Wing-gust encounters produce highly complex, vortex-dominated flows which are difficult to study experimentally, mainly due to the sensitivity of these flows to the forcing parameters and the challenges associated with generating repeatable gusts in a wind tunnel. Finite span and flexibility are known to affect the gust response of a wing, but there is a notable scarcity of experimental data relating to the high aspect ratios and low natural frequencies of wings relevant to civil and general aviation. This thesis presents a novel ‘oscillating fence’ gust-generator, which uses aerodynamic fences deployed sinusoidally from the wind tunnel walls to introduce an oscillating transverse component in the freestream. Unsteady gust angle was experimentally surveyed at reduced frequencies from k = 0 to k = 0.181. Further experiments investigated the gust aerodynamics of one rigid and two flexible wings of semi-aspect ratio sAR = 5.
Particle Image Velocimetry (PIV) of the test section was acquired, with no wing present, to studythe gust field. It revealed reasonably uniform gusts that were non-convective, but could approximate convective gusts at the low k considered herein. The small transverse velocities were difficult to quantify accurately with PIV, so an alternative calibration of gust angle was performed by measuring the unsteady lift of the rigid wing, at zero geometric angle of attack, in gusts at a range of frequencies. Theodorsen’s function was used to compute ‘effective’ gust angle profiles from the measured unstead lift, revealing distorted sinusoidal gusts that lagged and decayed with increasing k in a manner typical of a first-order system. The rig was capable of peak-to-peak gust amplitudes up to 6.2o at k = 0 which decayed to 3o at k = 0.181.
Lift of the rigid wing was measured along with the flow field at the mid-span in gusts of varying frequency. Geometric angles of attack of 0o, 5o, 10o and 12o were tested to cover flows ranging from attached to deeply stalled. The aerodynamic response was mainly dependent on the maximum effective angle of attack and reduced frequency. Attached flows behaved as expected, producing CL − eff loops with counter-clockwise hysteresis which aligned with the static lift curve, though some clockwise hysteresis was observed at 0 = 5o due to onset of stall. Marginal to moderate excess of the static stall angle caused periodic separation and reattachment at low frequency, but at higher frequencies the marginal cases became fully attached, while those with significant stall penetration became fully separated. Excess of the static stall angle caused smaller lift amplitudes at low frequency, but at higher frequency lift overshoot and clockwise hysteresis led to increased amplitude which surpassed attached flows by a substantial margin. Analysis of instantaneous flow fields revealed Leading-Edge Vortices (LEVs) which were responsible for the lift overshoot in separated flows. However, due to the low amplitude and frequency of the gusts, vortex lock-in did not occur, and cycle-to-cycle variations in the position of vortices caused these to be lost during phase-averaging.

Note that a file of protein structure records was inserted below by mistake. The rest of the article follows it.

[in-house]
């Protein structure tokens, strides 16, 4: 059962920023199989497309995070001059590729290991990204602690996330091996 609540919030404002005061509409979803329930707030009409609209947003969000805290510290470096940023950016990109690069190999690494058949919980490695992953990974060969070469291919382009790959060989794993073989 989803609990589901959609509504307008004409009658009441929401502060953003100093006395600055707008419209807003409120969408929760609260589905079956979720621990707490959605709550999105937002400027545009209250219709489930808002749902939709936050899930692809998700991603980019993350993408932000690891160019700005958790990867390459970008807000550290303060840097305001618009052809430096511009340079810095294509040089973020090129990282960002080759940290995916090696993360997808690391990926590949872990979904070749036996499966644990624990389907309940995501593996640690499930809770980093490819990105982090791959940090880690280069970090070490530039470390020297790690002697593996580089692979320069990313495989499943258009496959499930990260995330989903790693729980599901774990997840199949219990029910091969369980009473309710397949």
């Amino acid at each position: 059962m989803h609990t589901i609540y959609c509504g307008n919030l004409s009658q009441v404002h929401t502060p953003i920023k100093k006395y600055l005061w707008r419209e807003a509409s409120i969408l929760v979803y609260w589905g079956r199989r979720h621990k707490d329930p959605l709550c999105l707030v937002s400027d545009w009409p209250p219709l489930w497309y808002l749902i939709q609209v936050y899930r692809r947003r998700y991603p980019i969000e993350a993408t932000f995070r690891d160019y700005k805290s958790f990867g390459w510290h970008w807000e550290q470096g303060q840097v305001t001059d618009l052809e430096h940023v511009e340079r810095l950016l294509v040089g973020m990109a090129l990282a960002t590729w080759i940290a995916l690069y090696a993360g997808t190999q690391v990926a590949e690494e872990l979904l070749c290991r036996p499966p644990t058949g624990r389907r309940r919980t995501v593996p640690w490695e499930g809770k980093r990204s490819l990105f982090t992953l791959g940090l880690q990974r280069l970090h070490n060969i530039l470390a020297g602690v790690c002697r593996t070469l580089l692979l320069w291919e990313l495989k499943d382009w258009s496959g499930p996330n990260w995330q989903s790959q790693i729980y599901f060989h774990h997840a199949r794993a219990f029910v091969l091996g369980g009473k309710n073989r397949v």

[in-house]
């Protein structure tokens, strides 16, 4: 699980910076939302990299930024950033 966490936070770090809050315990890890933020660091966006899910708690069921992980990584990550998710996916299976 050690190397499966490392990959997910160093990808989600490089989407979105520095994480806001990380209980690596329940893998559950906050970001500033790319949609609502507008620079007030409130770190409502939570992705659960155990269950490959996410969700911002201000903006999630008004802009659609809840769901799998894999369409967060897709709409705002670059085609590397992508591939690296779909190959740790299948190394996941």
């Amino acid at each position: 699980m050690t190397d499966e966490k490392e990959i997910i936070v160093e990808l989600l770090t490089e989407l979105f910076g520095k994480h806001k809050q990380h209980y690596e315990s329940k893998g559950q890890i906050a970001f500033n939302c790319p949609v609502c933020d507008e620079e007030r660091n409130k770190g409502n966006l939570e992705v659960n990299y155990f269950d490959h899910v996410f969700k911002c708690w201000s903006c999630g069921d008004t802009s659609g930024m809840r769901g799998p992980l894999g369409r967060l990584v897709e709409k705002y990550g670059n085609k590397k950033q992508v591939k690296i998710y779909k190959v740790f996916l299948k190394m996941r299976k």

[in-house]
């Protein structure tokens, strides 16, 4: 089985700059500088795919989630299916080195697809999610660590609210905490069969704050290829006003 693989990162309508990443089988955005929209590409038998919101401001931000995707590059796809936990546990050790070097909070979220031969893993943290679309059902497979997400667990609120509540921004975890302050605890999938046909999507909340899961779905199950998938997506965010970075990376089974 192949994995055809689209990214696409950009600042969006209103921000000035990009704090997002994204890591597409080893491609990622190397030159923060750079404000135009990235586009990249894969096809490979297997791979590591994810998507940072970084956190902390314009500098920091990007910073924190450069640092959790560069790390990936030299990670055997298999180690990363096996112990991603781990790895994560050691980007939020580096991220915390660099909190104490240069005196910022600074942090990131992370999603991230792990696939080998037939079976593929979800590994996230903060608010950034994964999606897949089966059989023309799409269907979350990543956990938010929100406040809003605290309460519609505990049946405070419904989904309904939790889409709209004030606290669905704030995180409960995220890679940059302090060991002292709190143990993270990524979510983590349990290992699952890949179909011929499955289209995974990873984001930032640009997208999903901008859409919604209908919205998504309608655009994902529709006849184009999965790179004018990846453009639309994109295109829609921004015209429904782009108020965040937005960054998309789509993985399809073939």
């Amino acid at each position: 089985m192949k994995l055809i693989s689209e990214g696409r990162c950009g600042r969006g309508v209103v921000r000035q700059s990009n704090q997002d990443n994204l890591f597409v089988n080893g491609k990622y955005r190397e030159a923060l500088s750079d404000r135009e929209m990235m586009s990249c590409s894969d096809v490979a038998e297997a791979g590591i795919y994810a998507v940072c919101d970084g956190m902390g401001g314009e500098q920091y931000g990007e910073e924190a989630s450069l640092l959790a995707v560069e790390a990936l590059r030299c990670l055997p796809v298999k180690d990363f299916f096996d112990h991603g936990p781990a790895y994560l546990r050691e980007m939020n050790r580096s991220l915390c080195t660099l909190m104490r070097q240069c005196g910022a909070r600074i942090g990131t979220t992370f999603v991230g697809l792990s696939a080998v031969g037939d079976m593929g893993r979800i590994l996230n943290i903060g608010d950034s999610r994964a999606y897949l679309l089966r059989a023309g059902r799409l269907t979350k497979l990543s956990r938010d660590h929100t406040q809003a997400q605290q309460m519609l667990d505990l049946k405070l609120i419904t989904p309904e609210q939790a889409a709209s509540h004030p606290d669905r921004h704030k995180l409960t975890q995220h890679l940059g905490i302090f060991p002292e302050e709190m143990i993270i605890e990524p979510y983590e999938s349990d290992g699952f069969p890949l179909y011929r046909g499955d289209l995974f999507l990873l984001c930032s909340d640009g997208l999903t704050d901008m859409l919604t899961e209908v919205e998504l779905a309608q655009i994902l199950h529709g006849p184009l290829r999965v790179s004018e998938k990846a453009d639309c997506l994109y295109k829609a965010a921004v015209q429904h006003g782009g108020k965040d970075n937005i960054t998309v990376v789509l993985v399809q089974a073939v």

Two flexible wings were purpose-built to have natural bending frequencies within the range of gust frequencies. Their lift and mid-span flow field were measured, while their structural dynamics were recorded by Digital Image Correlation (DIC). Under steady conditions the low flexibility wing experienced a post-stall rise in lift due to self-excited torsional vibration, which was seen to encourage flow reattachment. The high flexibility wing would twist under load and increase its effective incidence, leading to a lower stall angle and CLMAX when compared to the rigid wing. During gust encounters, the structural dynamics were mainly dependent on the gust frequency k and the wing’s natural bending frequency kn, and were insensitive to geometric angle of attack. For k < kn, wing deformation was approximately quasi-steady and had little effect on aerodynamics. For k kn resonance caused large bending oscillations which reduced the effective gust amplitude perceived by the wing. For k > kn the wing’s motion was damped. The normalised lift amplitude of the flexible wings was dependent on maximum effective angle of attack for k > 0, like that of the rigid wing. However, stalled cases experienced smaller amplitudes than on the rigid wing due to their lower stall hysteresis. For deeply stalled flows, lift amplitude and hysteresis was independent from geometric angle of attack. The flow fields behaved as per the rigid wing. However, during resonance, the effects of the gust on the flow field were reduced due to the aforementioned relief of the wing’s effective angle of attack.
The gust generator presented herein is the first of its kind and is capable of producing repeatable gusts at competitive amplitudes and frequencies. It has been used to carry out the first unified study of high-AR wings, both rigid and flexible, in gusts of varying frequency.
|Date of Award||28 Apr 2021|
|Sponsors||James Dyson Foundation|
|Supervisor||Ismet Gursul (Supervisor) & David Cleaver (Supervisor)|
- Fluid dynamics
- flow separation
- finite wing